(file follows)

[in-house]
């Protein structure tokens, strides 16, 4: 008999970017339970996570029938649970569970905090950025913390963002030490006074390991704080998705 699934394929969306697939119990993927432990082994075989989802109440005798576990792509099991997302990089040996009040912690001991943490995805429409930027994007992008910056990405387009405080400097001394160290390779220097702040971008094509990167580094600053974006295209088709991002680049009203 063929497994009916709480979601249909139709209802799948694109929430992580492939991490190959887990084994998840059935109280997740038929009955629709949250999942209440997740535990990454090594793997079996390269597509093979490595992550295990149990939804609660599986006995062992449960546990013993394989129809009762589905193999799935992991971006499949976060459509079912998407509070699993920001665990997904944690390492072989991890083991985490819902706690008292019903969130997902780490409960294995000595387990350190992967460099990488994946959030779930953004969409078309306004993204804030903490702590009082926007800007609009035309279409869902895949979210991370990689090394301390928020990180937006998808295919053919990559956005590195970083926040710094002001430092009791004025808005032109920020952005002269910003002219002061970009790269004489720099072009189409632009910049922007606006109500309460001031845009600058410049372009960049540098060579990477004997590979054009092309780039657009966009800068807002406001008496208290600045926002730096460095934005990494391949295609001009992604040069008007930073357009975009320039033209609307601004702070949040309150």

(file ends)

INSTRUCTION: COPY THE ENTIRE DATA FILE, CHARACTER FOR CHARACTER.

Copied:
[in-house]
């Protein structure tokens, strides 16, 4: 008999970017339970996570029938649970569970905090950025913390963002030490006074390991704080998705 699934394929969306697939119990993927432990082994075989989802109440005798576990792509099991997302990089040996009040912690001991943490995805429409930027994007992008910056990405387009405080400097001394160290390779220097702040971008094509990167580094600053974006295209088709991002680049009203 063929497994009916709480979601249909139709209802799948694109929430992580492939991490190959887990084994998840059935109280997740038929009955629709949250999942209440997740535990990454090594793997079996390269597509093979490595992550295990149990939804609660599986006995062992449960546990013993394989129809009762589905193999799935992991971006499949976060459509079912998407509070699993920001665990997904944690390492072989991890083991985490819902706690008292019903969130997902780490409960294995000595387990350190992967460099990488994946959030779930953004969409078309306004993204804030903490702590009082926007800007609009035309279409869902895949979210991370990689090394301390928020990180937006998808295919053919990559956005590195970083926040710094002001430092009791004025808005032109920020952005002269910003002219002061970009790269004489720099072009189409632009910049922007606006109500309460001031845009600058410049372009960049540098060579990477004997590979054009092309780039657009966009800068807002406001008496208290600045926002730096460095934005990494391949295609001009992604040069008007930073357009975009320039033209609307601004702070949040309150």